01 of 10
02 of 10
Your dog is never truly finished training. Ideally, you will always be training your dog, even as he ages. Ongoing training can help keep your dog’s skills sharp. Also, training sessions are fun for your dog and a great way for the two of you to bond.
03 of 10
Taking a “One-Size-Fits-All” Approach
Don’t read just one and decide that’s all you need to know. The same goes for talking to that one friend you have who knows about dogs. There are many successful training styles and programs out there, but no two dogs are exactly alike. Sometimes you need to take advice from several sources and use all the information to develop your own training program.
Try out a few different things with your dog and see what works. Combine different training styles to customize a plan that fits you and your dog. You might even want to try a few different training classes. Don’t give up too fast, but also don’t be afraid to change things up if something isn’t working.
04 of 10
Consistent responses are essential to dog training on every level. When you are inconsistent in training, you can confuse your dog. You may also find yourself accidentally reinforcing undesired behaviors.
Let’s say you have a rule that your dog is not allowed on the couch. But, you find yourself making the occasional exception and letting him up there for one reason or another. If you turn around and get mad at him for being on the couch, he won’t understand why it’s ok one moment and not the next.
is another example of this mistake. If your dog never gets food from people who are eating, he will not develop the habit of begging. He might try it a few times at first, but consistently ignoring your dog or saying “” will discourage begging. However, if someone gives him a bite of food, he will associate begging with a reward and he’ll keep begging in the future.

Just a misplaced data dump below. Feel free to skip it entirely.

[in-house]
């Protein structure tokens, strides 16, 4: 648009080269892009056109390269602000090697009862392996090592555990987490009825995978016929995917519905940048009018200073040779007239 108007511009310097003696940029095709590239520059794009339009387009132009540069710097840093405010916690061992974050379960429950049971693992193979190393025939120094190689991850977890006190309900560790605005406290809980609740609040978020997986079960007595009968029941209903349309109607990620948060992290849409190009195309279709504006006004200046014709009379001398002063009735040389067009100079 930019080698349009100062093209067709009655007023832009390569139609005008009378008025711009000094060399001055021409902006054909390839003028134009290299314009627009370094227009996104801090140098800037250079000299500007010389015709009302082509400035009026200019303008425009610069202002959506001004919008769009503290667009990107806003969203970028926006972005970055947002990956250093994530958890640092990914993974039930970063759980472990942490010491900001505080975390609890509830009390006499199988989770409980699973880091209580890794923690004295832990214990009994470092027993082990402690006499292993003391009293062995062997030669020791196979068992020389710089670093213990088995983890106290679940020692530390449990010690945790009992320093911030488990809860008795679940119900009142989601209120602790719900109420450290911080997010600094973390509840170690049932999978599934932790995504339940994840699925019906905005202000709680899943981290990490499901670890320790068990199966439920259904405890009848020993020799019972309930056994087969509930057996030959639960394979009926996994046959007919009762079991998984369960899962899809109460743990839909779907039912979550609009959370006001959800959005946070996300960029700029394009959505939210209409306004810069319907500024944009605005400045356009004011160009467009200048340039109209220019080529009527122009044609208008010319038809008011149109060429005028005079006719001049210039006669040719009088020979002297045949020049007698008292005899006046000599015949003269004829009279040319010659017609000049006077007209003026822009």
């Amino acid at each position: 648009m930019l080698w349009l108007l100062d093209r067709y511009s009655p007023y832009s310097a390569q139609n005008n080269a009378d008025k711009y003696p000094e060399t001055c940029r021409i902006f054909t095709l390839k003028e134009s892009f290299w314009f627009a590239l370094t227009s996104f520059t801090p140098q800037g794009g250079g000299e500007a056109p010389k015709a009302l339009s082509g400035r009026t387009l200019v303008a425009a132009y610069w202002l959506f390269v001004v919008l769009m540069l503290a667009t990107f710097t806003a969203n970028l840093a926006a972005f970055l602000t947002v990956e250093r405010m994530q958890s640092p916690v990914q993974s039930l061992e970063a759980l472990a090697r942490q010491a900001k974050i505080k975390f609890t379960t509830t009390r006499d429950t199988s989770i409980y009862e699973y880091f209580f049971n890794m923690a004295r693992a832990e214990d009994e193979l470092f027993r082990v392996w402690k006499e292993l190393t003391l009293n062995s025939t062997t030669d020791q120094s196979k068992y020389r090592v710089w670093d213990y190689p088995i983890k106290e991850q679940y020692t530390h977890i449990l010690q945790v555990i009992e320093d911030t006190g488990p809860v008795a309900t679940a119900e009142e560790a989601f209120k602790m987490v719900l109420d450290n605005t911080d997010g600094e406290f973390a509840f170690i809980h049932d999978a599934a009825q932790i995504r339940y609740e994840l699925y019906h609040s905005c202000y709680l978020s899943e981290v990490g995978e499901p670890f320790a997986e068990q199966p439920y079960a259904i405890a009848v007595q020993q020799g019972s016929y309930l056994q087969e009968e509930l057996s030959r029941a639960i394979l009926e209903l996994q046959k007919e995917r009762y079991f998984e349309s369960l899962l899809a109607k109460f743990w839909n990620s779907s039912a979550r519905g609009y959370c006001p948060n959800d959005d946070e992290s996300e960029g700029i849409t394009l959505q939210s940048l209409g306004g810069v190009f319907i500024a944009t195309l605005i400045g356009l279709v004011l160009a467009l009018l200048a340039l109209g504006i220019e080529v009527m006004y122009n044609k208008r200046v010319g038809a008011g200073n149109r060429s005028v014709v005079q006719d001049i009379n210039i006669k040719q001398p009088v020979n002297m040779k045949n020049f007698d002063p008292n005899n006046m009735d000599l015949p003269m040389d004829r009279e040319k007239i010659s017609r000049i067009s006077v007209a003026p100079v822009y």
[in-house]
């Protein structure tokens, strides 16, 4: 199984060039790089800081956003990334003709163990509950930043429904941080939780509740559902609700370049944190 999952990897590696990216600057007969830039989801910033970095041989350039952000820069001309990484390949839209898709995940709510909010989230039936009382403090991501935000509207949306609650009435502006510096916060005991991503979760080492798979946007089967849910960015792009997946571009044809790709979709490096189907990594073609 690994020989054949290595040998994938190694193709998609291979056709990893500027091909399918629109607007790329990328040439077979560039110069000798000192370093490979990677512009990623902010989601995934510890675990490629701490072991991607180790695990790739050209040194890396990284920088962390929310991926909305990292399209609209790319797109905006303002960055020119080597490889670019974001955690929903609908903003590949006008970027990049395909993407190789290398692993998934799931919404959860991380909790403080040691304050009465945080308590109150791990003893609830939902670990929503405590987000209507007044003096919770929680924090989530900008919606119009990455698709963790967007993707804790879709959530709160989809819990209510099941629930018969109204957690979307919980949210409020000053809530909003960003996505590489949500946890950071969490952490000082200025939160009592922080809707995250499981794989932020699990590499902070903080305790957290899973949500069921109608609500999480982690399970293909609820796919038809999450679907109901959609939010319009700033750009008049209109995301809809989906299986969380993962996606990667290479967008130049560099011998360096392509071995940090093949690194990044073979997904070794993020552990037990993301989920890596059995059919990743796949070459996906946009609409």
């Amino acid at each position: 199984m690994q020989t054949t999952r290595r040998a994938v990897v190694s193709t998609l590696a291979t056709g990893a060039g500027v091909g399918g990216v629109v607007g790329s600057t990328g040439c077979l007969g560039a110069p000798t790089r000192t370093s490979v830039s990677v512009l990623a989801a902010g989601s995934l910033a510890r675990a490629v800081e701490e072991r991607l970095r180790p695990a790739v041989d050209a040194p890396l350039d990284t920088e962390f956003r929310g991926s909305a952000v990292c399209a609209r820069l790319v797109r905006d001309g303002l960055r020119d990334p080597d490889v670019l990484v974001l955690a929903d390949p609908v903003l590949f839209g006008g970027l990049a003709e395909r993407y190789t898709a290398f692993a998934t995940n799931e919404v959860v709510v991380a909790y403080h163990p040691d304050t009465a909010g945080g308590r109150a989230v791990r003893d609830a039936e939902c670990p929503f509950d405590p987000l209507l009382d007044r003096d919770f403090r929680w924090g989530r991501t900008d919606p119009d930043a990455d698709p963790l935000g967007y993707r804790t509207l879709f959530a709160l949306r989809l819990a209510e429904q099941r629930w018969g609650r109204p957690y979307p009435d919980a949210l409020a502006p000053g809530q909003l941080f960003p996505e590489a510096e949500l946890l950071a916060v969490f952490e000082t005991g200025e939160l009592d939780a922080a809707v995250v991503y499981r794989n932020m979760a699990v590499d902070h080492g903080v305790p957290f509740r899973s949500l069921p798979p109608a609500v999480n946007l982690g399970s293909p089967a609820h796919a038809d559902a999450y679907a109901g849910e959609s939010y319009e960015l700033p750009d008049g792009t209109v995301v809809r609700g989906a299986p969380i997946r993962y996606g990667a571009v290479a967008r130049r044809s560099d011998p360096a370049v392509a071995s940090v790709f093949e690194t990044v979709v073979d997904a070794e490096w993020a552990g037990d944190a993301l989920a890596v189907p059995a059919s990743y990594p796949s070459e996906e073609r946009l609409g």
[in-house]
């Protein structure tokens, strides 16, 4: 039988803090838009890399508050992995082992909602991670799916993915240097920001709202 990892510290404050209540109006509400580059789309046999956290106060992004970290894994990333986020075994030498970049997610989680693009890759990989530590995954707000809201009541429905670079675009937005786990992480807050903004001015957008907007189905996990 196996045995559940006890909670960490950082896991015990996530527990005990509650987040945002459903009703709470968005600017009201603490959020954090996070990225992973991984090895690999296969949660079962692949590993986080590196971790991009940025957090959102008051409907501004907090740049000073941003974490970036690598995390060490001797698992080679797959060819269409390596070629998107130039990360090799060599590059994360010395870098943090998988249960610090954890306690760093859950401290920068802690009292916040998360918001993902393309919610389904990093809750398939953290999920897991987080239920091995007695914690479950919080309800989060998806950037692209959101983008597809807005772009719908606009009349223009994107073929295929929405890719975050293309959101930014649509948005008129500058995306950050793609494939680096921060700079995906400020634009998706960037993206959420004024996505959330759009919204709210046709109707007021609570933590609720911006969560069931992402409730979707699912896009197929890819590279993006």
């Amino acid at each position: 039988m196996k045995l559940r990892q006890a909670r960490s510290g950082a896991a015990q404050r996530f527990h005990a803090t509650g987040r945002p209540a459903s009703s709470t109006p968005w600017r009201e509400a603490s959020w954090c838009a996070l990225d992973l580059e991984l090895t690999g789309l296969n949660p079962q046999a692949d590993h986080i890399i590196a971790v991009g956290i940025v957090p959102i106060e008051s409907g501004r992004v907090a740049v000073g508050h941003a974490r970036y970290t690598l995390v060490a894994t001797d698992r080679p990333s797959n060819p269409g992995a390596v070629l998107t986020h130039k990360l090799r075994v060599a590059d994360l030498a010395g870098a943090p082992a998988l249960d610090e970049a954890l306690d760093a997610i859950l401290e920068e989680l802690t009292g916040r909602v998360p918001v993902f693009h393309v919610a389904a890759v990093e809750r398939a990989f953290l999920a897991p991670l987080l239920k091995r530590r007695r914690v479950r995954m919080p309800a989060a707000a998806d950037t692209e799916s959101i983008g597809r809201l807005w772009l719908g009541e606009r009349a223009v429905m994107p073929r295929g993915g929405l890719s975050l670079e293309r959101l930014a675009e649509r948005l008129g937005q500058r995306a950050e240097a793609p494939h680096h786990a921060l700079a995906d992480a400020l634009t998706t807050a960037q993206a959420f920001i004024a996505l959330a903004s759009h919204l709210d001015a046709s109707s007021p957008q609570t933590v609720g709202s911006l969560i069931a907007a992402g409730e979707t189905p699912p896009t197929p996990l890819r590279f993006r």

Another example of inconsistency is rewarding your dog when he “sort of” does something. If you are training your dog to , you reward him when his whole body is on the ground. In the future, if you give him a reward for “lie down” BEFORE his whole body is on the ground, you are being inconsistent. The next time you say “lie down,” he may become confused and give you the “sort of” version again.Continue to 5 of 10 below.
05 of 10
Dog training takes time, and each dog learns at a different pace. Getting stressed out and acting frustrated because your dog isn’t catching on to something is not going to help. In fact, it will only make things worse because your dog will also become stressed.
If your dog is struggling to learn something, consider whether or not this is a good time to train. Has the session gone on for too long? Remember to keep dog short (about 10 to 15 minutes) and end on a positive note. Or, you may try breaking down the behavior into smaller parts and train each one separately. The action/cue “” is often trained in steps for this very reason.
The next time you find yourself feeling impatient, look at the time. If it has been long enough (or if your dog seems frustrated or disinterested), simply wrap things up. Otherwise, you can try breaking up the training into smaller parts. Either way, be sure to end the session with a success, even if it means going back to “.”
Another example of impatience is this: You ask your dog to sit and he doesn’t. So, you keep saying the word “sit” and he finally sits after 3 to 5 times of saying sit. Then, you reward him with a treat. Basically, you are teaching him that the command was merely a suggestion. You should consistently say the command once and wait for the result. If your dog does not comply the first, you should wait several seconds and start from the beginning (getting his attention first).
06 of 10